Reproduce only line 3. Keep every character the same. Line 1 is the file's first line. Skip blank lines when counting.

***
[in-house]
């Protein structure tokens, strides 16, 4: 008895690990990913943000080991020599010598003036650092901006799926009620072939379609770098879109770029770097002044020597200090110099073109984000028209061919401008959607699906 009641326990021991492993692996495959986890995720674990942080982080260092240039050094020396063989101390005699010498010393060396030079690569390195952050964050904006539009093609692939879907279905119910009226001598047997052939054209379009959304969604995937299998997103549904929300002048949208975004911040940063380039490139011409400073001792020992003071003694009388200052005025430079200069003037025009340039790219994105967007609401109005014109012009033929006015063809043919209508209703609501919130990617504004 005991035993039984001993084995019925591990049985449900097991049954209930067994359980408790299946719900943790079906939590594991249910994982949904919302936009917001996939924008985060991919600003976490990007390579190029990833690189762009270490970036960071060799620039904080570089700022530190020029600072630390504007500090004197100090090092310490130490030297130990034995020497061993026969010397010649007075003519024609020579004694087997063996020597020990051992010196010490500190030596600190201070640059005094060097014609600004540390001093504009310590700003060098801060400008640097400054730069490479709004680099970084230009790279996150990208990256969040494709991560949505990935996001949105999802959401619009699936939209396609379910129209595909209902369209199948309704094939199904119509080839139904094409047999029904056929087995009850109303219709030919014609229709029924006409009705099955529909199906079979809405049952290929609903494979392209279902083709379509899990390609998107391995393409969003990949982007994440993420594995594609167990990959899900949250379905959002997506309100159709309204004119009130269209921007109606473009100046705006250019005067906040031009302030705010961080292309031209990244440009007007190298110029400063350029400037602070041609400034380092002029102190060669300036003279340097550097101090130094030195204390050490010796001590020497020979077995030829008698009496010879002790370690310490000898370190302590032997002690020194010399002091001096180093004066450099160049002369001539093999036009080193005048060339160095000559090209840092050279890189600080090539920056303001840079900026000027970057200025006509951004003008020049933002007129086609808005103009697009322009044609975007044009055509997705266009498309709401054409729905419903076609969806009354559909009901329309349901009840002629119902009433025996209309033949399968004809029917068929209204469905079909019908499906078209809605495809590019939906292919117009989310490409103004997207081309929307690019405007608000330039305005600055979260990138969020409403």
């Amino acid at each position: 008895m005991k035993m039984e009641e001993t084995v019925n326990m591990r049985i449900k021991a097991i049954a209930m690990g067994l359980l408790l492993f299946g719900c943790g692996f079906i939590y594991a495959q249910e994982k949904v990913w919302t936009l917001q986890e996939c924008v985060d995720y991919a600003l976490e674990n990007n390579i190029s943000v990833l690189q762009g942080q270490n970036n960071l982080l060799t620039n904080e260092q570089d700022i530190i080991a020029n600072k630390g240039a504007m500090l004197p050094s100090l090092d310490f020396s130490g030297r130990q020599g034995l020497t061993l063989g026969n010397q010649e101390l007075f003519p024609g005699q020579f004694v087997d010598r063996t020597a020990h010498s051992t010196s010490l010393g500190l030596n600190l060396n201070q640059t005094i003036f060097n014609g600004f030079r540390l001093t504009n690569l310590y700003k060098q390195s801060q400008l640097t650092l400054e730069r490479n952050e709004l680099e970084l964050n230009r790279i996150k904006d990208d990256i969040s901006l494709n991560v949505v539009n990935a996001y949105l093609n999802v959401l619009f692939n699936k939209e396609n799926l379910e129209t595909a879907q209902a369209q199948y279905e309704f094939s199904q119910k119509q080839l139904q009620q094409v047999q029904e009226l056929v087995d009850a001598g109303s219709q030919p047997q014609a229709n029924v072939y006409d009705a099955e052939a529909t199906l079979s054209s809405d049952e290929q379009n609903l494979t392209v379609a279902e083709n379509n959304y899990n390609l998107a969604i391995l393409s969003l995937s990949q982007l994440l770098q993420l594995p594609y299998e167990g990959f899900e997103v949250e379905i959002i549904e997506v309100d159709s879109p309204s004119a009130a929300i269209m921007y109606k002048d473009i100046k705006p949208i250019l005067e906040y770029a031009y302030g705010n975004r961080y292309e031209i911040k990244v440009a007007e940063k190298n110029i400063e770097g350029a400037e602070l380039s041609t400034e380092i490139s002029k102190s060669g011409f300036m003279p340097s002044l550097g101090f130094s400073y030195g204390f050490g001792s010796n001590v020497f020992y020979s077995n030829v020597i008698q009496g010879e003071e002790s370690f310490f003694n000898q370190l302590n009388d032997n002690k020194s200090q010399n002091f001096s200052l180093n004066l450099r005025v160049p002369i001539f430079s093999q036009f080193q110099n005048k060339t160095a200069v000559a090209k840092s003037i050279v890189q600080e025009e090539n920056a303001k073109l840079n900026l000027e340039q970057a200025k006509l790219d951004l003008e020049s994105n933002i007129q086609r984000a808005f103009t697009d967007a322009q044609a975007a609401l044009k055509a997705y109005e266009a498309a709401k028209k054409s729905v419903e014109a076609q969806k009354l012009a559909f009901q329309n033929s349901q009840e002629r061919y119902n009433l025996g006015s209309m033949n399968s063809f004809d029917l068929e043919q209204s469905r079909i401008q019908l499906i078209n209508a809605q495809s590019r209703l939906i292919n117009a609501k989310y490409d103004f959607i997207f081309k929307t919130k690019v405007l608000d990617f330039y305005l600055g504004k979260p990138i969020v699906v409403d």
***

């Amino acid at each position: 008895m005991k035993m039984e009641e001993t084995v019925n326990m591990r049985i449900k021991a097991i049954a209930m690990g067994l359980l408790l492993f299946g719900c943790g692996f079906i939590y594991a495959q249910e994982k949904v990913w919302t936009l917001q986890e996939c924008v985060d995720y991919a600003l976490e674990n990007n390579i190029s943000v990833l690189q762009g942080q270490n970036n960071l982080l060799t620039n904080e260092q570089d700022i530190i080991a020029n600072k630390g240039a504007m500090l004197p050094s100090l090092d310490f020396s130490g030297r130990q020599g034995l020497t061993l063989g026969n010397q010649e101390l007075f003519p024609g005699q020579f004694v087997d010598r063996t020597a020990h010498s051992t010196s010490l010393g500190l030596n600190l060396n201070q640059t005094i003036f060097n014609g600004f030079r540390l001093t504009n690569l310590y700003k060098q390195s801060q400008l640097t650092l400054e730069r490479n952050e709004l680099e970084l964050n230009r790279i996150k904006d990208d990256i969040s901006l494709n991560v949505v539009n990935a996001y949105l093609n999802v959401l619009f692939n699936k939209e396609n799926l379910e129209t595909a879907q209902a369209q199948y279905e309704f094939s199904q119910k119509q080839l139904q009620q094409v047999q029904e009226l056929v087995d009850a001598g109303s219709q030919p047997q014609a229709n029924v072939y006409d009705a099955e052939a529909t199906l079979s054209s809405d049952e290929q379009n609903l494979t392209v379609a279902e083709n379509n959304y899990n390609l998107a969604i391995l393409s969003l995937s990949q982007l994440l770098q993420l594995p594609y299998e167990g990959f899900e997103v949250e379905i959002i549904e997506v309100d159709s879109p309204s004119a009130a929300i269209m921007y109606k002048d473009i100046k705006p949208i250019l005067e906040y770029a031009y302030g705010n975004r961080y292309e031209i911040k990244v440009a007007e940063k190298n110029i400063e770097g350029a400037e602070l380039s041609t400034e380092i490139s002029k102190s060669g011409f300036m003279p340097s002044l550097g101090f130094s400073y030195g204390f050490g001792s010796n001590v020497f020992y020979s077995n030829v020597i008698q009496g010879e003071e002790s370690f310490f003694n000898q370190l302590n009388d032997n002690k020194s200090q010399n002091f001096s200052l180093n004066l450099r005025v160049p002369i001539f430079s093999q036009f080193q110099n005048k060339t160095a200069v000559a090209k840092s003037i050279v890189q600080e025009e090539n920056a303001k073109l840079n900026l000027e340039q970057a200025k006509l790219d951004l003008e020049s994105n933002i007129q086609r984000a808005f103009t697009d967007a322009q044609a975007a609401l044009k055509a997705y109005e266009a498309a709401k028209k054409s729905v419903e014109a076609q969806k009354l012009a559909f009901q329309n033929s349901q009840e002629r061919y119902n009433l025996g006015s209309m033949n399968s063809f004809d029917l068929e043919q209204s469905r079909i401008q019908l499906i078209n209508a809605q495809s590019r209703l939906i292919n117009a609501k989310y490409d103004f959607i997207f081309k929307t919130k690019v405007l608000d990617f330039y305005l600055g504004k979260p990138i969020v699906v409403d």